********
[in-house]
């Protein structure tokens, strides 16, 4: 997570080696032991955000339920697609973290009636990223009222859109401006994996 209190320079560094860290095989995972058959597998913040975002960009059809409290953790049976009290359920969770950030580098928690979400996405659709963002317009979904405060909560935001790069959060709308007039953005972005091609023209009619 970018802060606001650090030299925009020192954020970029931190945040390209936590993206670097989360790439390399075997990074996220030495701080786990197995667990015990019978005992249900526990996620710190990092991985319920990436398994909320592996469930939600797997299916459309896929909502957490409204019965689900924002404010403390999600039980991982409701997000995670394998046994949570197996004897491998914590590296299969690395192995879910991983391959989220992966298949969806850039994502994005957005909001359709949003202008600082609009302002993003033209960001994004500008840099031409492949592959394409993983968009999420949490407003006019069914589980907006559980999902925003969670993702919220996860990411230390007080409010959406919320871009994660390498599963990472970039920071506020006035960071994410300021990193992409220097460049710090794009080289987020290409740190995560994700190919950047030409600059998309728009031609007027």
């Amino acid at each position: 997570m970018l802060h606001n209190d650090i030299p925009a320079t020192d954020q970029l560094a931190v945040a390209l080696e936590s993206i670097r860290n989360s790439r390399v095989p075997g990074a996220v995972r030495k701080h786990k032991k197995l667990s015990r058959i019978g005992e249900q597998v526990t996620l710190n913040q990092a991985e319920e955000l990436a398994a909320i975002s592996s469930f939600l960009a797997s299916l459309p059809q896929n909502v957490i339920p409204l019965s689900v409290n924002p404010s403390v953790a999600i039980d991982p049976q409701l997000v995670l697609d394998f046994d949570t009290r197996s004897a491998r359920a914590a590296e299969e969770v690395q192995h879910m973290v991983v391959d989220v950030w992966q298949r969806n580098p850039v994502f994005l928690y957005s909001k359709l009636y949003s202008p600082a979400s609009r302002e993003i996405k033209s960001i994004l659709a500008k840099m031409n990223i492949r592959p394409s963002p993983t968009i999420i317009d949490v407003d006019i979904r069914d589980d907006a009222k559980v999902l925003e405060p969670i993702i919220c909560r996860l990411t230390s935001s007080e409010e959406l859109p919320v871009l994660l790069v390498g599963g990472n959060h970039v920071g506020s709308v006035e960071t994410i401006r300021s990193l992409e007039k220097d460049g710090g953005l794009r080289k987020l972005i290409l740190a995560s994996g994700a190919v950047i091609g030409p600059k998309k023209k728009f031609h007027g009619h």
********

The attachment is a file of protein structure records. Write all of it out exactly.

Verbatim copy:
[in-house]
């Protein structure tokens, strides 16, 4: 997570080696032991955000339920697609973290009636990223009222859109401006994996 209190320079560094860290095989995972058959597998913040975002960009059809409290953790049976009290359920969770950030580098928690979400996405659709963002317009979904405060909560935001790069959060709308007039953005972005091609023209009619 970018802060606001650090030299925009020192954020970029931190945040390209936590993206670097989360790439390399075997990074996220030495701080786990197995667990015990019978005992249900526990996620710190990092991985319920990436398994909320592996469930939600797997299916459309896929909502957490409204019965689900924002404010403390999600039980991982409701997000995670394998046994949570197996004897491998914590590296299969690395192995879910991983391959989220992966298949969806850039994502994005957005909001359709949003202008600082609009302002993003033209960001994004500008840099031409492949592959394409993983968009999420949490407003006019069914589980907006559980999902925003969670993702919220996860990411230390007080409010959406919320871009994660390498599963990472970039920071506020006035960071994410300021990193992409220097460049710090794009080289987020290409740190995560994700190919950047030409600059998309728009031609007027």
């Amino acid at each position: 997570m970018l802060h606001n209190d650090i030299p925009a320079t020192d954020q970029l560094a931190v945040a390209l080696e936590s993206i670097r860290n989360s790439r390399v095989p075997g990074a996220v995972r030495k701080h786990k032991k197995l667990s015990r058959i019978g005992e249900q597998v526990t996620l710190n913040q990092a991985e319920e955000l990436a398994a909320i975002s592996s469930f939600l960009a797997s299916l459309p059809q896929n909502v957490i339920p409204l019965s689900v409290n924002p404010s403390v953790a999600i039980d991982p049976q409701l997000v995670l697609d394998f046994d949570t009290r197996s004897a491998r359920a914590a590296e299969e969770v690395q192995h879910m973290v991983v391959d989220v950030w992966q298949r969806n580098p850039v994502f994005l928690y957005s909001k359709l009636y949003s202008p600082a979400s609009r302002e993003i996405k033209s960001i994004l659709a500008k840099m031409n990223i492949r592959p394409s963002p993983t968009i999420i317009d949490v407003d006019i979904r069914d589980d907006a009222k559980v999902l925003e405060p969670i993702i919220c909560r996860l990411t230390s935001s007080e409010e959406l859109p919320v871009l994660l790069v390498g599963g990472n959060h970039v920071g506020s709308v006035e960071t994410i401006r300021s990193l992409e007039k220097d460049g710090g953005l794009r080289k987020l972005i290409l740190a995560s994996g994700a190919v950047i091609g030409p600059k998309k023209k728009f031609h007027g009619h």